Why I hate the church…and need it desperately

I just came from an amazing Christmas concert that my church put together.  There was dancing, singing, drum-beating, visual backgrounds, instrumentals, even a mock computerized band.  We were even able to get my father there who does not leave his retirement home very often.  As I listened to the sound spectacular before me, I thought a lot about my experiences in church over the years.  And why I sometimes hate it.

I have had to listen to many sermons that were simply too long or too wordy.  I have seen churches split over worship style.  I have seen principalized to death by Bible teachers that could only inform me.  I know of members who have been deeply hurt by ministers, and ministers who have been wounded by their congregations.  I have been a part of  the religious mask-wearing that often infiltrates church communities.  I have seen church leaders go off the deep end and leave devastated people behind in the wake.  I have felt a wrenching disappointment about the church and at times simply wanted to leave.  And yet…and yet…

I looked around tonight during the concert.  I could see students I had taught, men I had backpacked with, women I had consoled.  Some had offered me great insight, others told me their life stories, and some simply encouraged me with an email.  Others have been closer to me on a regular basis.  There are even those few who have been my own band of brothers.  And I realized that without them all, my life would not only be impoverished. It would be cut off from so much of the life that Jesus offers me.

This is why I desperately need the church.  For the life he gives me is not just directly from him to me.  It also comes through others.  We are called the body of Christ.  There is a connection to each other as we connect to the head.  To cut ourselves off from this is not just a bad idea.  It’s death.  It’s like cutting your finger off and leaving it on the ground.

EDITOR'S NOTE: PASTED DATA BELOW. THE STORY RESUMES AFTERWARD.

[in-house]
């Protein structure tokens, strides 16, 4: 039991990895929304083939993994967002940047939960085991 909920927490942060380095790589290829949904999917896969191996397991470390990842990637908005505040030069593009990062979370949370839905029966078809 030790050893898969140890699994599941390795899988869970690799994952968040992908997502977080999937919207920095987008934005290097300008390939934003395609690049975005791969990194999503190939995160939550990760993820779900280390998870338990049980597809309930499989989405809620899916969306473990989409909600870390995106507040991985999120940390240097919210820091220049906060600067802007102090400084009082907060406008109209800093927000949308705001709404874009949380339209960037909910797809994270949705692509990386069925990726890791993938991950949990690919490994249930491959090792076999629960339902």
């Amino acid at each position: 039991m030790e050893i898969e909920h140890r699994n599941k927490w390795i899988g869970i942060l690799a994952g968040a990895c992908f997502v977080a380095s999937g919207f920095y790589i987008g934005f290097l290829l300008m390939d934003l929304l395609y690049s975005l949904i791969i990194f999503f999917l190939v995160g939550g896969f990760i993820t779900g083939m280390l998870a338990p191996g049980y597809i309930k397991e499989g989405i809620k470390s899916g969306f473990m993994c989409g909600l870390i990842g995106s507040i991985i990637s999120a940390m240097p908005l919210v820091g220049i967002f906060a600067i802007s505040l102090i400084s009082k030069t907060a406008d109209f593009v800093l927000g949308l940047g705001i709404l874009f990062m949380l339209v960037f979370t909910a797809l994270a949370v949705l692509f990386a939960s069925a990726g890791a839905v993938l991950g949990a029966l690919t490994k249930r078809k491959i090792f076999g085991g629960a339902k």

So as I left tonight, I hugged an elderly woman who has become precious to me, slapped the back of an alumnus, and marveled at the energy of pre-school boys running in the cold.  And I was glad I was at church.  I needed to be there.

PS…I hope you enjoy the falling snow!

About Coach D

I have been a teacher and a coach for many years. My real name is Bill Delvaux, but my students call me Coach D, hence the user name. This blog is about the journey into the unknown I am walking and the landmarks I am navigating along the way. The destination: becoming who I really am as a man. I invite you to join me by reading along every Monday and Thursday.
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6 Responses to Why I hate the church…and need it desperately

  1. Well put good and faithful servant. I remember well the words you said when we celebrated your mother’s entering the gates of heaven. Best Celebration of Life sermon I have ever heard. I want you to preach at mine!

  2. Luke says:

    That’s a good reminder for me. Your imagery brings back enough good memories to battle the bad experiences and disappointment that resides when it comes to my current perception of church. Thanks for helping me to want church again just a little bit more.

  3. Mike Pollard says:

    This is so true…and while we are called to love the Church, we constantly need to be asking if the church we’re a part of is functioning biblically, and what might need to change about it. Does it practice church discipline? Does it have a plan for authentically discipling people rather than transferring information? Is it proactively involved in outreach, both local and global? Are people doing life together or are they exchanging niceties on Sunday morning? How much of the church’s budget is spent on putting on the Sunday morning worship service? (Often it’s 75-90%. Are we okay with that?)

    • Coach D says:

      Good to hear from you. I love the idea of the “reformed church always reforming.” I think the Holy Spirit is always leading us this way. True repentance is always a process of transformation. Jump-starting that in the church sometimes happens when we pull of the religious mask and start confessing our sins to one another.

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